SEATTLE -- It took 25 innings for the Minnesota Twins to finally snap their scoreless skid.
And when they did, the Twins took advantage of the kind of break they haven't been getting during a rough start.
Minnesota then got a break when Seattle reliever Tom Wilhelmsen made a costly throwing error that allowed the first run to score and eventually led to Mauer's single that scored Trevor Plouffe with the winning run.
Two days after being no-hit by Angels' ace Jered Weaver, the Twins finally got something good to go their way.
"We just wanted to get back out there and bang the ball around," said Twins bench coach Scott Ullger, filling in for manager Ron Gardenhire. "You just want to get back out there and play."
Minnesota was on the verge of being shut out for a third straight game for the first time in three decades. They snapped a 0-for-47 streak as a team when Jamey Carroll singled in the first inning, then broke their scoreless string in the seventh. The late rally also backed six efficient innings by starter Carl Pavano and made Seattle pay for the one throwing mistake.
Wilhelmsen replaced Seattle starter Jason Vargas with one out in the seventh and walked Alexi Casilla and Plouffe to load the bases. Wilhelmsen looked as if he was going to get out of the inning when Denard Span tapped back to the mound, but instead of throwing home for the force out, Wilhelmsen threw wide of second. Everyone was safe because of the errant throw and Parmelee scored.
"I had a brain (lapse) and a pretty important one," Wilhelmsen said.
Jamey Carroll followed with a grounder wide of first and the only play was a force out of Span at second, allowing Casilla to score the tying run. That was it for Wilhelmsen, who was showered with boos as he was replaced by Charlie Furbush to face Mauer. On a 3-1 pitch, Mauer grounded back up the middle. The bouncer glanced off Brendan Ryan's stretched glove and trickled onto the outfield grass to score Plouffe.
Pavano had done his part, throwing just 69 pitches to get through six innings and be in line for his second victory. With Pavano sitting for a long time during the seventh inning, the Twins went to their bullpen and they were perfect.
Brian Duensing and Glen Perkins rolled through the seventh and eighth innings. Matt Capps entered in the ninth, striking out Ichiro Suzuki on a split-finger pitch to start the inning, then retiring the final two batters for his fifth save in as many chances.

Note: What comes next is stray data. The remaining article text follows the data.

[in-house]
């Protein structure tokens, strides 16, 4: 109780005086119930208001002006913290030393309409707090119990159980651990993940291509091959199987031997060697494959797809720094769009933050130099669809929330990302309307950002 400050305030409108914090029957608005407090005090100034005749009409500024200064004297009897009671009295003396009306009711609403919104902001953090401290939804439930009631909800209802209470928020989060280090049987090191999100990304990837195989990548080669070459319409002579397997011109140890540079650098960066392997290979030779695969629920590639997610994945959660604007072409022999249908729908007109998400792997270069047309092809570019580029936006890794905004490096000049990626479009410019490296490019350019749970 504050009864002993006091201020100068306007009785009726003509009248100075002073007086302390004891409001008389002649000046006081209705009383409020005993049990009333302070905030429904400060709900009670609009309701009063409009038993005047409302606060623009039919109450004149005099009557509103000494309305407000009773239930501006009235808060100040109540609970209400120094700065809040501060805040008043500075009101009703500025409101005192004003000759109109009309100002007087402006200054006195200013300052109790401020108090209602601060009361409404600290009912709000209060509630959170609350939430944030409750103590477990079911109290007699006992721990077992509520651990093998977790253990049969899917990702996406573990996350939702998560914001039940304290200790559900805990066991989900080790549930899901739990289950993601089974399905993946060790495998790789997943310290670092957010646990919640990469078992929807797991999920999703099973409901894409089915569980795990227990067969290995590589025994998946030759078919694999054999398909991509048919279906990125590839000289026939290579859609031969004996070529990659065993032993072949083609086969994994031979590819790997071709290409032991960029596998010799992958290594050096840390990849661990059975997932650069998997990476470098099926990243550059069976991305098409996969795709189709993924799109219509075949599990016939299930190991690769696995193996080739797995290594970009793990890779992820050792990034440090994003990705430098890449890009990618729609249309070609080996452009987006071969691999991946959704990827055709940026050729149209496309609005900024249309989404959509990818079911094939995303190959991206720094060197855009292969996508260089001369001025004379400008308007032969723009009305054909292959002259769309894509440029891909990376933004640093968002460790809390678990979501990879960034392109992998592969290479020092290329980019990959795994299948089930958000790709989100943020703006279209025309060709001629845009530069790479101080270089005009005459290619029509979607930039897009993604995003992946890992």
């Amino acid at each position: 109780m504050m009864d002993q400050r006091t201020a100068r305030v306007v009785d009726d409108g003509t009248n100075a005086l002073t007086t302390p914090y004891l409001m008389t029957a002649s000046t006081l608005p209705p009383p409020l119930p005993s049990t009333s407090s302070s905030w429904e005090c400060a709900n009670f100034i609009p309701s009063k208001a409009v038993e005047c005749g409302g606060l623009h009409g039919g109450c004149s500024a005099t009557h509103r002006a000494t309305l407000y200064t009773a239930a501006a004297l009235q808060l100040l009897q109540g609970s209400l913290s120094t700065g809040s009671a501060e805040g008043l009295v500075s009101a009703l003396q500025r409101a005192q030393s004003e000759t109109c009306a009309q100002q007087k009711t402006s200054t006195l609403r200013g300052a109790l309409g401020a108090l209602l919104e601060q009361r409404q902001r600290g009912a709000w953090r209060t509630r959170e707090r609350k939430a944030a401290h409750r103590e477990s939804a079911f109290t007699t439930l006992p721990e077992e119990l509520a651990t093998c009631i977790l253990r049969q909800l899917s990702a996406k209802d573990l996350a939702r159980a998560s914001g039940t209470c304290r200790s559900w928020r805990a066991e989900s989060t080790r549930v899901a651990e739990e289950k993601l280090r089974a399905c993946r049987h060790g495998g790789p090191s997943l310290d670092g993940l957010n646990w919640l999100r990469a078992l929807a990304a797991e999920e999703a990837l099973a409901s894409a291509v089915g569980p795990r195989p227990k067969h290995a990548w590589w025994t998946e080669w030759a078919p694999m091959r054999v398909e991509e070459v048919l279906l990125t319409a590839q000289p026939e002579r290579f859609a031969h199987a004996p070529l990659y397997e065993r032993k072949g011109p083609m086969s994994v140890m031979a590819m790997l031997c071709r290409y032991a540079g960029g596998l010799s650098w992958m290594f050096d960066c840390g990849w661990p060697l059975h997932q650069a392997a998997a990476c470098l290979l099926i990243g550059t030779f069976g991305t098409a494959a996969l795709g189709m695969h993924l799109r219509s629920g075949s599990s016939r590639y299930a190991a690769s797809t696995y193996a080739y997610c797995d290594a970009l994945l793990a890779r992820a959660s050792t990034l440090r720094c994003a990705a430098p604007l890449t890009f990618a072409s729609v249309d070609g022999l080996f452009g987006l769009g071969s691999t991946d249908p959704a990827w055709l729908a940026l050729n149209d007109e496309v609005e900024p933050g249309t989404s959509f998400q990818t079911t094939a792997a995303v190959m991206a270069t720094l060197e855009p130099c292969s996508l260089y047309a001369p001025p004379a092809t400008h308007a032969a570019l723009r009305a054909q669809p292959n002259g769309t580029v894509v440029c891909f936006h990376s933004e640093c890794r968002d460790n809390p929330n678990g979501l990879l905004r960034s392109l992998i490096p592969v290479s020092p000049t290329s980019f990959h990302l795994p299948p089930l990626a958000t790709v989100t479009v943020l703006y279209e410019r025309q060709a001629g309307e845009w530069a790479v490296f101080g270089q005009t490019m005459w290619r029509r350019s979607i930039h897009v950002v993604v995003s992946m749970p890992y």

"We needed that. We banged the ball around a lot. We didn't come up with the timely hits like we wanted, but we took advantage of the one mistake they made which is nice to do," Pavano said. "It's a break that went our way that we haven't seen in a while."
Seattle lost by one run for the fourth time in five games and only once got to Pavano. Slugging rookie Jesus Montero started Seattle's fifth-inning rally with a double off the wall in deep left-center field as the pitchers in the Mariners' bullpen waved frantically for the ball to carry over the fence. It didn't, but Montero was jogging home one pitch later when Kyle Seager sliced a double into the left-center field gap to give Seattle the lead.
After Justin Smoak flew out to center field, Mike Carp lined a double over Ryan Doumit's head in right field to score Seager. Carroll was able to keep another run from scoring when his diving stop held Ryan to an infield single and Carp stopped at third. Dustin Ackley then flew out to end the inning.
"We've gone through a lot this last week," Seattle manager Eric Wedge said. "Look at all these tight ballgames. They will be better and stronger for it and wiser for it."
Ackley was 1 for 3 in his first game as the Mariners leadoff hitter. Before Friday's game, Wedge announced that veteran Chone Figgins was being benched ... Gardenhire returned to Minnesota following the series against the Angels to attend the graduation of his daughter Tara from Southwest Minnesota State University. Gardenhire will rejoin the team on Monday.
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